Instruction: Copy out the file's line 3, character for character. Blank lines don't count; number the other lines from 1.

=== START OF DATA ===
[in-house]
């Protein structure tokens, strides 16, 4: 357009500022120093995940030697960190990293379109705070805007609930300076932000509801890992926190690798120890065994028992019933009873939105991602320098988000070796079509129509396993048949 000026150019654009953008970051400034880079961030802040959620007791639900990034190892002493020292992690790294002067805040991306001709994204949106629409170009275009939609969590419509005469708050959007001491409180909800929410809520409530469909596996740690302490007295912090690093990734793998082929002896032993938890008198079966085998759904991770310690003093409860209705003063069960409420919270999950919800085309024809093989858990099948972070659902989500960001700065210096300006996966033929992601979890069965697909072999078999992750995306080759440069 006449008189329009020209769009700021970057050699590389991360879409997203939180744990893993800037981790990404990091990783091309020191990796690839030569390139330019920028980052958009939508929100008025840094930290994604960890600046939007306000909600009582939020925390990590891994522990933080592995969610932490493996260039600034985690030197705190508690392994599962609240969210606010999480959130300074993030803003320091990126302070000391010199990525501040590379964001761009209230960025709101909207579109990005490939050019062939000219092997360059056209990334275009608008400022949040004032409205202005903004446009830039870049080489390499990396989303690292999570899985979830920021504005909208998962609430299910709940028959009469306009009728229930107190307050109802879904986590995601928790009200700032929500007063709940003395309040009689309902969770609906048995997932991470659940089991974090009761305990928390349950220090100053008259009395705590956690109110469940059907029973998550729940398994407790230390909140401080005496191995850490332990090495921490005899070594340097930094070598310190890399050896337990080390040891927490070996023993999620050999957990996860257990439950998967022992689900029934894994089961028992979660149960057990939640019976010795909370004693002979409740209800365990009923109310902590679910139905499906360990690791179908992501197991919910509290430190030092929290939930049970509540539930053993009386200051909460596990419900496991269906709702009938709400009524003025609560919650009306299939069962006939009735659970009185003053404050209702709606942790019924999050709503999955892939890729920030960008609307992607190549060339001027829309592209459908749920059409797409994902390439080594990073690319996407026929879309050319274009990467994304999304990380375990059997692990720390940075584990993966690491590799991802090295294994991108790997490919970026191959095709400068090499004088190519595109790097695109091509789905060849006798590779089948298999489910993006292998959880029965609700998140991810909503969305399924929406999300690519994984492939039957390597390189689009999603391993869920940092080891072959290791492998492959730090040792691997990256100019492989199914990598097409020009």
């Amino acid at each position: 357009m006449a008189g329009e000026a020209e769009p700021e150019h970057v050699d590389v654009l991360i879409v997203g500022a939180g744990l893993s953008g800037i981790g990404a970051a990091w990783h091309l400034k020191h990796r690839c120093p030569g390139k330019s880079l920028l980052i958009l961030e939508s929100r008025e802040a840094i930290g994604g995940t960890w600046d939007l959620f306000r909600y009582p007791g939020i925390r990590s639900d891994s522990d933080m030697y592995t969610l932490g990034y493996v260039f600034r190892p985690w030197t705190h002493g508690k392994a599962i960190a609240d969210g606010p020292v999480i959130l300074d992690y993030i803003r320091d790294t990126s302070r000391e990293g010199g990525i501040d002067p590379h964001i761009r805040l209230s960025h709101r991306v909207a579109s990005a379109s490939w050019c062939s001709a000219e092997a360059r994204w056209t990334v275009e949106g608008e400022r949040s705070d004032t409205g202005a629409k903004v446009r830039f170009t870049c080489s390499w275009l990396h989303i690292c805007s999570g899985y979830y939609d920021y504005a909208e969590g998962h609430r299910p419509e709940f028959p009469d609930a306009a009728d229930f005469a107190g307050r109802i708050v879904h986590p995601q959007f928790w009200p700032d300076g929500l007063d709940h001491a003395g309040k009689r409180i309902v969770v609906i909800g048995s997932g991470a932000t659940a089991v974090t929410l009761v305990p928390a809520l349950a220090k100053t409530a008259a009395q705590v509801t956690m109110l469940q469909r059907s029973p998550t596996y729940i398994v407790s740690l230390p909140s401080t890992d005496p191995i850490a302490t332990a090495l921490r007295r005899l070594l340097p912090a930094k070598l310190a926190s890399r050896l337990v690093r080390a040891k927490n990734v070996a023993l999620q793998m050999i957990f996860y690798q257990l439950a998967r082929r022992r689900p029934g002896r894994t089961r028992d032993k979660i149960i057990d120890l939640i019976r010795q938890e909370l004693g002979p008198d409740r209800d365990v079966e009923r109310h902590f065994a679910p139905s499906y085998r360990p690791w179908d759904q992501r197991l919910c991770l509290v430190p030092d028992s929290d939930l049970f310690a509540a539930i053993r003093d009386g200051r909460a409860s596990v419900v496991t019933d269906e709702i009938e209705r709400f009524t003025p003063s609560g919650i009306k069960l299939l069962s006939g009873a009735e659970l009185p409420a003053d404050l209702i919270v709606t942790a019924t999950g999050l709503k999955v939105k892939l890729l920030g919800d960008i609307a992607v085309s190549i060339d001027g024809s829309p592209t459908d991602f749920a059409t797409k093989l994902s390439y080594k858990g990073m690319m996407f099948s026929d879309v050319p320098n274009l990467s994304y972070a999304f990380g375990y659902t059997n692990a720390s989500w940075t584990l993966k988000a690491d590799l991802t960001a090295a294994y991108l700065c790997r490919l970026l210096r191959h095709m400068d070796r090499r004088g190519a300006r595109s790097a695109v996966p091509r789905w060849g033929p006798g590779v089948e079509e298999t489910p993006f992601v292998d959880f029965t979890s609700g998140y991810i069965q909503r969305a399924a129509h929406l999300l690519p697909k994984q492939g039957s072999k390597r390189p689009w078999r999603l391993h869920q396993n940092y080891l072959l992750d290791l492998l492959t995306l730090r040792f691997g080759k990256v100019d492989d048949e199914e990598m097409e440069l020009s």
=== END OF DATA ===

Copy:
């Amino acid at each position: 357009m006449a008189g329009e000026a020209e769009p700021e150019h970057v050699d590389v654009l991360i879409v997203g500022a939180g744990l893993s953008g800037i981790g990404a970051a990091w990783h091309l400034k020191h990796r690839c120093p030569g390139k330019s880079l920028l980052i958009l961030e939508s929100r008025e802040a840094i930290g994604g995940t960890w600046d939007l959620f306000r909600y009582p007791g939020i925390r990590s639900d891994s522990d933080m030697y592995t969610l932490g990034y493996v260039f600034r190892p985690w030197t705190h002493g508690k392994a599962i960190a609240d969210g606010p020292v999480i959130l300074d992690y993030i803003r320091d790294t990126s302070r000391e990293g010199g990525i501040d002067p590379h964001i761009r805040l209230s960025h709101r991306v909207a579109s990005a379109s490939w050019c062939s001709a000219e092997a360059r994204w056209t990334v275009e949106g608008e400022r949040s705070d004032t409205g202005a629409k903004v446009r830039f170009t870049c080489s390499w275009l990396h989303i690292c805007s999570g899985y979830y939609d920021y504005a909208e969590g998962h609430r299910p419509e709940f028959p009469d609930a306009a009728d229930f005469a107190g307050r109802i708050v879904h986590p995601q959007f928790w009200p700032d300076g929500l007063d709940h001491a003395g309040k009689r409180i309902v969770v609906i909800g048995s997932g991470a932000t659940a089991v974090t929410l009761v305990p928390a809520l349950a220090k100053t409530a008259a009395q705590v509801t956690m109110l469940q469909r059907s029973p998550t596996y729940i398994v407790s740690l230390p909140s401080t890992d005496p191995i850490a302490t332990a090495l921490r007295r005899l070594l340097p912090a930094k070598l310190a926190s890399r050896l337990v690093r080390a040891k927490n990734v070996a023993l999620q793998m050999i957990f996860y690798q257990l439950a998967r082929r022992r689900p029934g002896r894994t089961r028992d032993k979660i149960i057990d120890l939640i019976r010795q938890e909370l004693g002979p008198d409740r209800d365990v079966e009923r109310h902590f065994a679910p139905s499906y085998r360990p690791w179908d759904q992501r197991l919910c991770l509290v430190p030092d028992s929290d939930l049970f310690a509540a539930i053993r003093d009386g200051r909460a409860s596990v419900v496991t019933d269906e709702i009938e209705r709400f009524t003025p003063s609560g919650i009306k069960l299939l069962s006939g009873a009735e659970l009185p409420a003053d404050l209702i919270v709606t942790a019924t999950g999050l709503k999955v939105k892939l890729l920030g919800d960008i609307a992607v085309s190549i060339d001027g024809s829309p592209t459908d991602f749920a059409t797409k093989l994902s390439y080594k858990g990073m690319m996407f099948s026929d879309v050319p320098n274009l990467s994304y972070a999304f990380g375990y659902t059997n692990a720390s989500w940075t584990l993966k988000a690491d590799l991802t960001a090295a294994y991108l700065c790997r490919l970026l210096r191959h095709m400068d070796r090499r004088g190519a300006r595109s790097a695109v996966p091509r789905w060849g033929p006798g590779v089948e079509e298999t489910p993006f992601v292998d959880f029965t979890s609700g998140y991810i069965q909503r969305a399924a129509h929406l999300l690519p697909k994984q492939g039957s072999k390597r390189p689009w078999r999603l391993h869920q396993n940092y080891l072959l992750d290791l492998l492959t995306l730090r040792f691997g080759k990256v100019d492989d048949e199914e990598m097409e440069l020009s």